Seymour H. Knox, Jr.
Described by some as “the dean of American art patrons,” Seymour H. Knox, Jr., relied on business affiliations, family fortunes, and common sense to reinvigorate the notion of philanthropy. After graduating from Yale in 1920, and for most of his adult life, Knox, Jr., directed several prominent corporations—Marine Midland Bank, the F. W. Woolworth Company, New York Central Railroad, and the American Steamship Company—at the same time he dedicated himself to art matters. Confidence coupled with poise became his calling card to the cultural world, in and beyond Western New York.
Shortly after being elected as president of The Buffalo Fine Arts Academy Board of Directors in 1938, Knox, Jr., and other members of the Knox Family provided the inaugural donations for the Room of Contemporary Art, a semi-autonomous exhibition space within the museum which allowed its founders to showcase some of the most radical art of the time. Administered by a committee of five (including Knox, Jr.; Robert Tyler Davis; Anna Glenny Dunbar; Director Gordon J. Washburn; and Philip J. Wickser), The Room’s immediate yield included masterworks by Paul Cézanne, Giorgio de Chirico, Paul Klee, Fernand Léger, Henri Matisse, Joan Miró, Amedeo Modigliani, Henry Moore, Pablo Picasso, Henri Rousseau, and Chaïm Soutine.
Following his appointment as director of the Albright Art Gallery in 1955, Gordon M. Smith worked in close collaboration with Knox, Jr., to acquire cutting-edge art and to expand the museum so that the fruits of their collaboration could be properly presented. Exploratory trips, mainly to New York, were a critical part of the process. Smith kept Knox, Jr., informed of his every step, while he took the lead, making initial visits to galleries, setting up viewings with Knox, Jr., and then, if a work passed muster, facilitating its shipment to Buffalo. Among the many works brought into the Collection through this process were Arshile Gorky’s The Liver Is the Cock’s Comb, 1944; Jackson Pollock’s Convergence, 1952; Franz Kline’s New York, N.Y., 1953; Adolph Gottlieb’s Frozen Sounds II, 1952; Sam Francis’s Blue-Black, 1952; and Mark Rothko’s Orange and Yellow, 1956—all of which were accessioned on a single day as gifts through funds provided by Seymour H. Knox, Jr. Other gifts included signature works by Willem de Kooning, Richard Diebenkorn, Helen Frankenthaler, Grace Hartigan, Hans Hofmann, Robert Irwin, Jasper Johns, Franz Kline, Lee Krasner, Roy Lichtenstein, Marisol, Agnes Martin, Joan Mitchell, Robert Motherwell, Bridget Riley, David Smith, Clyfford Still, and Andy Warhol.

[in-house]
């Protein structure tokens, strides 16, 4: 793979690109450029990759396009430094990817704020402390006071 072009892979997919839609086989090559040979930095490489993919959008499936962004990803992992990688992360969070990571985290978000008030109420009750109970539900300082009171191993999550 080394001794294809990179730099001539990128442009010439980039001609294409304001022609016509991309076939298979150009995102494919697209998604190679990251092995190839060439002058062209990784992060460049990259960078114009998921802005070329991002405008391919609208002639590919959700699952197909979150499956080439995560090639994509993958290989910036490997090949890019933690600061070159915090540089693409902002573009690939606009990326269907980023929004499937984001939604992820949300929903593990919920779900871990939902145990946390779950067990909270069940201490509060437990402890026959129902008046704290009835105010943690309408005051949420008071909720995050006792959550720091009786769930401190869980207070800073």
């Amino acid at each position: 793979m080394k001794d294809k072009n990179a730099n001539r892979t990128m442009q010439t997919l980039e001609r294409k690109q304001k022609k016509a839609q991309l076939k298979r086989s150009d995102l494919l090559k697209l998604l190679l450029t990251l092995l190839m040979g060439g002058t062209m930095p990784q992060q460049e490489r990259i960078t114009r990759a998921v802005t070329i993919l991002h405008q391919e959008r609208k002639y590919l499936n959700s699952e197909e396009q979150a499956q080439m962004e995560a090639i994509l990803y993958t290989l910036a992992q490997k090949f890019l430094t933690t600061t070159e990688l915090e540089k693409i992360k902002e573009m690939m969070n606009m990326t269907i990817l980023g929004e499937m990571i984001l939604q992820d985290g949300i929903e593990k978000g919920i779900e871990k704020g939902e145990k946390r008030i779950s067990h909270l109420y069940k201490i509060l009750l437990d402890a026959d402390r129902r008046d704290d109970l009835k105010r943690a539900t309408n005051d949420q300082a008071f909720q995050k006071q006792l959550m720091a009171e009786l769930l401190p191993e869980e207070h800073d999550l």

In order to properly display this influx of new acquisitions, the Buffalo-born architect Gordon Bunshaft, senior partner at Skidmore, Owings & Merrill, was selected to design an addition for the museum in 1958. The addition was completed by 1962, and dedicated by New York Governor Nelson A. Rockefeller on January 19. The museum was renamed the Albright-Knox Art Gallery in honor the generosity of Seymour H. Knox, Jr., and his family.
The Long Curve:
150 Years of Visionary Collecting at the Albright-Knox Art Gallery
November 4, 2011–March 4, 2012
The Impermanent Collection: The Room of Contemporary Art, 1939–1971
November 4, 2011–March 4, 2012
The museum is closed. Please visit us tomorrow between 10 am and 5 pm.
View all works acquired through Seymour H. Knox, Jr., as part of The Long Curve website.